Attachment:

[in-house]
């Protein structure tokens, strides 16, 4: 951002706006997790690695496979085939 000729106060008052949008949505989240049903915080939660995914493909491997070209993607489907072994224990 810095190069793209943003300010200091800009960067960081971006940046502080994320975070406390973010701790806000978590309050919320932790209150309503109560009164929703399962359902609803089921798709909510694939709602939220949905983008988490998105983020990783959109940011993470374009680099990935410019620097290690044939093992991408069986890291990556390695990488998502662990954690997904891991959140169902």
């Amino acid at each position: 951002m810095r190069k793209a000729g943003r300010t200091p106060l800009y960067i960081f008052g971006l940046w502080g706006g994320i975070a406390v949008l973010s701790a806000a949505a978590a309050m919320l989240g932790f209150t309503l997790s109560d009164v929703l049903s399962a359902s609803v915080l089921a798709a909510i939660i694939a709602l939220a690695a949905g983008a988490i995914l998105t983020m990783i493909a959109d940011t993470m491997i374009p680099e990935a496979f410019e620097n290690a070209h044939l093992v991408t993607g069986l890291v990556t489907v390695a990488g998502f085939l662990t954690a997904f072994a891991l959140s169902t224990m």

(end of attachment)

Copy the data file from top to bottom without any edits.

[in-house]
């Protein structure tokens, strides 16, 4: 951002706006997790690695496979085939 000729106060008052949008949505989240049903915080939660995914493909491997070209993607489907072994224990 810095190069793209943003300010200091800009960067960081971006940046502080994320975070406390973010701790806000978590309050919320932790209150309503109560009164929703399962359902609803089921798709909510694939709602939220949905983008988490998105983020990783959109940011993470374009680099990935410019620097290690044939093992991408069986890291990556390695990488998502662990954690997904891991959140169902």
């Amino acid at each position: 951002m810095r190069k793209a000729g943003r300010t200091p106060l800009y960067i960081f008052g971006l940046w502080g706006g994320i975070a406390v949008l973010s701790a806000a949505a978590a309050m919320l989240g932790f209150t309503l997790s109560d009164v929703l049903s399962a359902s609803v915080l089921a798709a909510i939660i694939a709602l939220a690695a949905g983008a988490i995914l998105t983020m990783i493909a959109d940011t993470m491997i374009p680099e990935a496979f410019e620097n290690a070209h044939l093992v991408t993607g069986l890291v990556t489907v390695a990488g998502f085939l662990t954690a997904f072994a891991l959140s169902t224990m």